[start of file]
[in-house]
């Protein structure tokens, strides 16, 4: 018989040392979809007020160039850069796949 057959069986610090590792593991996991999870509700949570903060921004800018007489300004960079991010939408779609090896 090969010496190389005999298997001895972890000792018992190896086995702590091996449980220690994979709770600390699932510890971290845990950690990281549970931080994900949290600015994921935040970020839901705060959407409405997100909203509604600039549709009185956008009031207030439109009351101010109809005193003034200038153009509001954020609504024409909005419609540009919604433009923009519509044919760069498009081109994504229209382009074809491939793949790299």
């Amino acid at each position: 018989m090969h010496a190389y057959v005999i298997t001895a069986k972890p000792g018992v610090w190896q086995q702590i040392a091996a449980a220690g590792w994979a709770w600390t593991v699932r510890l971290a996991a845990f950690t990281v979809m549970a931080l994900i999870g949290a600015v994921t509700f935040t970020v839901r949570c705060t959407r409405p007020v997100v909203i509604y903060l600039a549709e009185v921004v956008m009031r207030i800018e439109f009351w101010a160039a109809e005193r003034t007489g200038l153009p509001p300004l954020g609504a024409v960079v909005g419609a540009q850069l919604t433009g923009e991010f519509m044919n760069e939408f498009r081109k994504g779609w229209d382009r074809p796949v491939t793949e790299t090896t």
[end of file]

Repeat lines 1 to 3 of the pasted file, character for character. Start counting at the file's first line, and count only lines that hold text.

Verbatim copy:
[in-house]
């Protein structure tokens, strides 16, 4: 018989040392979809007020160039850069796949 057959069986610090590792593991996991999870509700949570903060921004800018007489300004960079991010939408779609090896 090969010496190389005999298997001895972890000792018992190896086995702590091996449980220690994979709770600390699932510890971290845990950690990281549970931080994900949290600015994921935040970020839901705060959407409405997100909203509604600039549709009185956008009031207030439109009351101010109809005193003034200038153009509001954020609504024409909005419609540009919604433009923009519509044919760069498009081109994504229209382009074809491939793949790299």
């Amino acid at each position: 018989m090969h010496a190389y057959v005999i298997t001895a069986k972890p000792g018992v610090w190896q086995q702590i040392a091996a449980a220690g590792w994979a709770w600390t593991v699932r510890l971290a996991a845990f950690t990281v979809m549970a931080l994900i999870g949290a600015v994921t509700f935040t970020v839901r949570c705060t959407r409405p007020v997100v909203i509604y903060l600039a549709e009185v921004v956008m009031r207030i800018e439109f009351w101010a160039a109809e005193r003034t007489g200038l153009p509001p300004l954020g609504a024409v960079v909005g419609a540009q850069l919604t433009g923009e991010f519509m044919n760069e939408f498009r081109k994504g779609w229209d382009r074809p796949v491939t793949e790299t090896t």